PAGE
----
When most people think of identity theft, they think of hackers breaking into secure databases. There is likely some frantic typing on a keyboard and incomprehensible text flowing down the screen. The reality hacking is a whole lot more boring than this (a surprising amount of hacking is automated), and is not even the best way to get at privileged information. No, there is a much simpler method by which personal information is stolen:
It is asked for.
The weakest element of any security infrastructure is the human element. Information is so often stolen just by pretending to be the rightful owner of that data and then asking for it without going through any verification process at all. This is not always the fault of the employee – as somebody who has worked in customer service, one can often find themselves forgetting whether or not they conducted proper verification at the start of the call.
In light of this, it is understandable that you’d want to eliminate or at least reduce the human factor from your identity verification equation as much as possible. The question, of course, is how to do that? The following are ways you can ensure that your customers are who they say they are without risking your security procedures over human error.
Minimize Information Exposure
A human employee can only give out the information displayed on screen. If you limit the information they have, you limit their ability to give that information away. Many companies go with a true/false approach where a customer gives certain information to the employee, and the employee only gets a return of true or false from it.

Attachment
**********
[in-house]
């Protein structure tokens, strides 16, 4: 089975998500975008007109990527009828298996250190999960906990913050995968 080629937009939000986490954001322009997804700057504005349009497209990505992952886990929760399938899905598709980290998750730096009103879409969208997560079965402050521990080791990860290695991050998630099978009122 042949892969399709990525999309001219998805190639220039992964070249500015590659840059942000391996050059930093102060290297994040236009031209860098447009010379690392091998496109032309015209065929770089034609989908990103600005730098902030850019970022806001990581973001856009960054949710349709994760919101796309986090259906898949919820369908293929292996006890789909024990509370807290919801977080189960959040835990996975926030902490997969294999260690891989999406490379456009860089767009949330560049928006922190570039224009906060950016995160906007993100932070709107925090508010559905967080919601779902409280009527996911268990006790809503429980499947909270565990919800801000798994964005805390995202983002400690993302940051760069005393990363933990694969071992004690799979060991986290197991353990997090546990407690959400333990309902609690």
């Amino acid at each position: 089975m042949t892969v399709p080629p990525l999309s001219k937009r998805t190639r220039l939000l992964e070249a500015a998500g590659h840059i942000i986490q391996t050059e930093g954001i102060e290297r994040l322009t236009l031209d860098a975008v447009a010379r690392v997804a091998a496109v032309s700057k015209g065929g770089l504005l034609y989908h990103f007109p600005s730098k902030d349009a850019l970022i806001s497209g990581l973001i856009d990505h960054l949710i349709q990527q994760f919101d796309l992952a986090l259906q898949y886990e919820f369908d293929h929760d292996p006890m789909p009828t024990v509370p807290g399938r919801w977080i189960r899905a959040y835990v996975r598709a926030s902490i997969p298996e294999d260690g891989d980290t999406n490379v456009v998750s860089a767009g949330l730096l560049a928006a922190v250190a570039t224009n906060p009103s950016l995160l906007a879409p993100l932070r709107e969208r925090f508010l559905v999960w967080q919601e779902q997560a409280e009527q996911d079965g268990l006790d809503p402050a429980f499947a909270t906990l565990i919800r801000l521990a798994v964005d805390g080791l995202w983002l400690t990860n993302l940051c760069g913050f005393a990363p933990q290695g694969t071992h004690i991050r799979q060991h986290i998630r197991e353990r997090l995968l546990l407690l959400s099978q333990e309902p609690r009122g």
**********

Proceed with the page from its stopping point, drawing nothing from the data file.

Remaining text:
In some cases, this is not practical, and certain information needs to be displayed in full to the employee. In these instances, you can at least limit what type of information is displayed and how much. The complete social security number is rarely something an employee needs to see – the last four digits are usually sufficient. Similarly, only those addresses associated with the immediate business relationship need to be displayed – even if you required additional addresses when opening the account for security reasons.
Another approach is to simply remove the human from the equation altogether. An automated registration process is safer since all of the verification happens without additional human input. Certain third-party identification verification services such as Cognito can compare certain values and allow or reject registration on the basis of thresholds you customize.
Through streamlined and automated verification processes, you limit the information exposure to your employees. Even with over-the-phone registrations, automation can help minimize the amount of data required to be collected.
Consider What You Need
Ultimately, it pays to ask what you need for identity verification. The more information you ask for, the more likely it is customers will abandon registration altogether. So, there is both a business and a security reason for reducing the human element by minimizing the amount of information that changes hands.
Only ask for the bare minimum information required to successfully verify a person’s identity. Anything else is a waste of time and only increases the amount of information that can be mined from your employees by a clever thief.
More Systems, Less Uncertainty
Humanity has truly outdone itself. It is telling that we have come so far that the human factor is now the most limiting factor in all of our endeavors. Thanks to the innovations of some of the most brilliant members of our species, we have found ways to overcome even this limitation. The technology is there, the only thing required of you is to reach out and grab it.